FDNY Graduates Most Diverse Firefighter Class

December 6, 2013 Updated: December 7, 2013    

NEW YORK—The Fire Department of New York graduated its most diverse class in history on Thursday. When the class began training in July, there were 318 “probies”, 27 percent of which were African-American, 37 percent Hispanic and two percent Asian. 

“This is the most diverse class in the history of the department,” said Fire Commissioner Salvatore Cassano, who presided over the class’s graduation ceremony.

The diversity of the class is no accident.

Last year, a district judge in Brooklyn ruled that the hiring practices of the FDNY were discriminatory and ordered reforms. The U.S. Court of Appeals overrode the judge’s ruling that the city had intentionally discriminated, but left the changes he prescribed in place. Oversight of the department’s recruiting practices, a new entrance exam, and mandated quotas for underrepresented groups were all a result of that court case. 

The graduating class, the second this year, is a closely watched experiment. For years, the fire department has been 90 percent white and 99 percent male, despite the changing demographics of the city.

Advocates of the new recruitment practices say it forces the fire department to reflect the diversity of the city, while others say it lets in unqualified applicants.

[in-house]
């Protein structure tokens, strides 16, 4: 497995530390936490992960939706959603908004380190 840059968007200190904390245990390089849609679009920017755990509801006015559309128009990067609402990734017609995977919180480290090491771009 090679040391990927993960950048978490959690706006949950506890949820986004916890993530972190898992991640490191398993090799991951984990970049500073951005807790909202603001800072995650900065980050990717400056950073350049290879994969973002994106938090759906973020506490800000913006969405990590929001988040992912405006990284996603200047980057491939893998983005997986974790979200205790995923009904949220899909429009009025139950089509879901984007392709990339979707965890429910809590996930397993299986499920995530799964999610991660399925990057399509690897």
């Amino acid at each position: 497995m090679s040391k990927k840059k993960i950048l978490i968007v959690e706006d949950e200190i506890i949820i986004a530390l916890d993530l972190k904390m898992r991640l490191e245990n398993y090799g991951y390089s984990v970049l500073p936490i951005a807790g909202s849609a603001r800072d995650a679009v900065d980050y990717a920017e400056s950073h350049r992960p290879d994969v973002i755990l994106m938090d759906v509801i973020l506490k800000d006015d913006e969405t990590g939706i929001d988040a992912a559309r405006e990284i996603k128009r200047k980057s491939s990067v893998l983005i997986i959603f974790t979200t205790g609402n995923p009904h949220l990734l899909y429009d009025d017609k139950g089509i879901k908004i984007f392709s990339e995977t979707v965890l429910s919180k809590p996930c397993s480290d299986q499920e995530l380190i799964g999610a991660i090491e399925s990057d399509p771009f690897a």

Cassano responded to the latter concern at the graduation ceremony saying, “The mayor and I, and so many people in this department, have fought extremely hard to improve the diversity and inclusiveness in this department, while never wavering from the extremely high standards this job demands.”

Over the past 18 weeks, 25 percent of those admitted to the class have dropped out, about 15 percent above the average dropout rate.

This may have something to do with the new quota system, as well as a change in the maximum age requirement. The court ruled that the FDNY had to hold 186 spots for blacks and 107 for Hispanics, and applicants who failed the entrance exam in years past were allowed to reapply, even some in their late 30’s and early 40’s.

For the probies who made it to graduation though, Thursday was a day of pride and excitement.

“It’s like the way the giants feel when they won the Super Bowl and went to Disney World,“ said Pierre Cesar, a graduate who knew since the second grade he wanted to be a firefighter. 

When asked if he thought the diversity of his class was important he replied, “I just look at it this way. We are all God’s children and we’re just brothers and sisters, that’s all.”

Holly Kellum is a special correspondent in New York.